How 5% of online revenues are tossed away

Posted by Rurik Bradbury on April 22, 2015

According to Marketing Land, most retailers saw double-digit sales growth in 2014. In addition, 52 percent reported higher repeat customer rates and 46 percent raised their average order value (AOV), which now averages $171.

But revenues could have been much higher still. Around 2% of legitimate customers are rejected, because of overly-aggressive fraud blocking. This is because credit card companies place all responsibility for accepting fraudulent online orders on merchants, and their loss prevention teams cannot easily tell fraudsters from real customers.

2% is worse than it sounds. There are extra "hidden" losses. Online customer acquisition cost is now at an average of $51 per customer. You block a real customer? That $51 is gone as well. And when you factor in the lost customer lifetime value (CLV) the damage looks more like 5% of all revenues lost. Blocked customers are unlikely to return and (try to) spend more.

Even with a conservative CLV factor of 2.5x the first purchase, it's clear how expensive this “defensive anti-fraud” is for an e-commerce company. Imagine, you block a first online purchase of $171. Disgruntled, that potential customer never returns, costing you a total of $427.50 of lifetime sales (based on 2.5 x $171).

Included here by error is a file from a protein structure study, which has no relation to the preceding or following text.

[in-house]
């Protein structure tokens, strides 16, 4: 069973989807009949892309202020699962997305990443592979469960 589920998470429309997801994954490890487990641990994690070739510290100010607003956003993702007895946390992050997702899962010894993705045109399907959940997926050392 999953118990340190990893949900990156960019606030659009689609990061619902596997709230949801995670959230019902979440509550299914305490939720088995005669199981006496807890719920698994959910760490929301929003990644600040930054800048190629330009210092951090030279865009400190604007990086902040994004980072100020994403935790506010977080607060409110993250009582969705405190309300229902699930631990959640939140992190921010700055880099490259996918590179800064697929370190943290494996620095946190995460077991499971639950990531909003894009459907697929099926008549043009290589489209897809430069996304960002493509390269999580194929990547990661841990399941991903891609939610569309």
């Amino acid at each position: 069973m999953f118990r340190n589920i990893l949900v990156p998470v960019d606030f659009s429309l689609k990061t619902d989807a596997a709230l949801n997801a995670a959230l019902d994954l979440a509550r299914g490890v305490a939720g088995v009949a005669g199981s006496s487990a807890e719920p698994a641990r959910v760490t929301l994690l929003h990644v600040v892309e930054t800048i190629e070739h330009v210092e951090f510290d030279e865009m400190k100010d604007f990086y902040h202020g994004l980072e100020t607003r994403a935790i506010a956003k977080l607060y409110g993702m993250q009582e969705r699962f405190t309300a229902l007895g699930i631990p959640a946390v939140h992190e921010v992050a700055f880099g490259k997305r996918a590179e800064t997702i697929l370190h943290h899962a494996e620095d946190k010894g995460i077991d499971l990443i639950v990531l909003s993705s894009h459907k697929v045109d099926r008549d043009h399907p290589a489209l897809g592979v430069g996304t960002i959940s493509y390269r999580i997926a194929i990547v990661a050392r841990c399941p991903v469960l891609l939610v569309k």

Add together the dollar value of sales blocked directly, the wasted CAC dollars and the lost CLV, and the net toll of all wasted revenues is over 5%:



This is just the pure financial effect. There’s also the reputational damage of declining good customers. According to Dimensional Research, 86 percent of buying decisions were influenced by negative online reviews, and those 2% of declined buyers will not be complimenting you.

This is horrifying! What can we do?

We created a new software platform that detects fraud online without blocking real customers. It looks at thousands of data points in real time and tells you if a buyer is genuine or not, immediately.

Take a look at this case study where a company boosted online sales by 11%. 



Topics: fraud, advice